Why is this program necessary?
Evans revealed that 4.3% of the UK commercial pilot population had at least one episode of unﬁtness severe enough to warrant notiﬁcation to the Authority during the 1-year period of the study (Evans, 2012). Further, Evans identified an increased risk of pilot incapacitation with age and that cardiovascular and cerebrovascular conditions caused the highest number of incapacitations during the study period. Evans concluded that prediction of sudden cardiac and vascular events by aviation regulators through screening for underlying coronary artery disease and predisposing factors for stroke is well founded—the increased risk of incapacitation from these disorders with age was clearly demonstrated (Evans, 2012).
Pilots who are examined and deemed fit for duty are unlikely to become incapacitated in the air. When an incapacitation does occur, the outcome is seldom an accident (Newman, 2007). However, the likelihood of a pilot suffering from an episode of unﬁtness at some point between medical examinations is greater than the likelihood of an accident as a result of pilot incapacitation. Moreover, the risk of these episodes of unfitness increase as the pilot ages, and the largest cause of these episodes of unfitness is cardiovascular and cerebrovascular conditions.
According to the World Health Organisation (WHO), in 2014, more than 1.9 billion adults aged 18 years and older were overweight. Of these over 600 million adults were obese. Overall, about 13% of the world’s adult population (11% of men and 15% of women) were obese and 39% of adults aged 18 years and over (38% of men and 40% of women) were overweight in 2004. Of significant note, is that the worldwide prevalence of obesity has more than doubled between 1980 and 2014.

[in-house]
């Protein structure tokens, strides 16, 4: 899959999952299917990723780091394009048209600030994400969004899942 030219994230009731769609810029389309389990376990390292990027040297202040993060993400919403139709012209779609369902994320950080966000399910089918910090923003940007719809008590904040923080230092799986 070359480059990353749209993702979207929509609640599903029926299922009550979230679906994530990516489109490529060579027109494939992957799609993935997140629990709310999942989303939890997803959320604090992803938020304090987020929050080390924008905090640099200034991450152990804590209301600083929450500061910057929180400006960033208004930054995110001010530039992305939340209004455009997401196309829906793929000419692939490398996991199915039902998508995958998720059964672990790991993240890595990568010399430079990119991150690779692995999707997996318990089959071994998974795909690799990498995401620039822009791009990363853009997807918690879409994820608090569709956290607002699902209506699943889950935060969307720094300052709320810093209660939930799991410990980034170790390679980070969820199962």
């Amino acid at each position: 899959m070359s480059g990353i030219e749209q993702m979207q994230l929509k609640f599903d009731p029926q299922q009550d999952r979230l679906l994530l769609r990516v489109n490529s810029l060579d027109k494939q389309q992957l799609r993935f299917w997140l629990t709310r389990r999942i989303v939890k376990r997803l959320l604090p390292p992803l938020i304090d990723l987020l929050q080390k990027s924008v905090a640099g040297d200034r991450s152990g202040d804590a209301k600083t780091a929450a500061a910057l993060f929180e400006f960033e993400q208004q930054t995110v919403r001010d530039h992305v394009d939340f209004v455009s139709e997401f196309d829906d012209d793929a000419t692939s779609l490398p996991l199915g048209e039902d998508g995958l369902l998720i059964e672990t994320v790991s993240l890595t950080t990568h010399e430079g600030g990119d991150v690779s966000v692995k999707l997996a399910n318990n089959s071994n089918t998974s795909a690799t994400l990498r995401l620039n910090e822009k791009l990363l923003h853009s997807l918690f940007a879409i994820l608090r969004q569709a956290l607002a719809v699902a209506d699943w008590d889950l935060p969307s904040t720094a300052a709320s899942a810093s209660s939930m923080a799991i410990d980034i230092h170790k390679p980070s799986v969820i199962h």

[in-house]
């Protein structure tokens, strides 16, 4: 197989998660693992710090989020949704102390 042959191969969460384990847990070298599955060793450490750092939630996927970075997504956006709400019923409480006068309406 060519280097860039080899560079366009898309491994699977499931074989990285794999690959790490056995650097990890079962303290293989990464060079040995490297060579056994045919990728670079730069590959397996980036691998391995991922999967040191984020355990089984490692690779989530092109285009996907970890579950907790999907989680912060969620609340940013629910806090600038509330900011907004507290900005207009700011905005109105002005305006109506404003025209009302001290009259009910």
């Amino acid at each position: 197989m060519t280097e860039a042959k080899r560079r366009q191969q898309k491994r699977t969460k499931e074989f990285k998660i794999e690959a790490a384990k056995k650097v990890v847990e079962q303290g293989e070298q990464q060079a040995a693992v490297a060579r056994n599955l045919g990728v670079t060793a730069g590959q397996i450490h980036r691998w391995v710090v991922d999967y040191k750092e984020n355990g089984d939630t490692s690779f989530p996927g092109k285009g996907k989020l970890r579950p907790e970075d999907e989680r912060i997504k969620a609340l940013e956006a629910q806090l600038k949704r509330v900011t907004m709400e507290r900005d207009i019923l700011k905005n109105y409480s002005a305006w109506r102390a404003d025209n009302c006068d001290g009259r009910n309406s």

Most of the world’s population live in countries where overweight and obesity kills more people than underweight (WHO). 41 million children under the age of 5 were overweight or obese in 2014. Obesity is preventable. Obesity can lead to cardiovascular and cerebrovascular conditions. Recent studies emphasize the impact of pilot unﬁtness for the civil aviation industry and the socioeconomic cost to both industry and individual pilots (Evans, 2012). Obesity among the world’s pilot population could become a cause of socio-economic damage to the industry. Boeing’s Pilot and Technician Outlook projects that between 2015 and 2034, the world will require 558,000 new commercial airline pilots and 609,000 new commercial airline maintenance technicians (Boeing, 2017). It is conceivable, that an increase in the rate of obesity, could result in fewer pilots due to a temporary or permanent disqualification of a medical certificate due to a medical event, and therefore exacerbate the issue of pilot supply in the future.
This preliminary study report examined the problem of obesity among the pilot population and explored the potential value of eliminating it or reducing the rate of increase of the problem, through the delivery of competency-based training. The results of the study showed that the target population could gain significant benefit (aviation shift workers) and the industry, cost-effectively through online education about the dangers of sedentary habits, high-energy, and low-nutrition diets.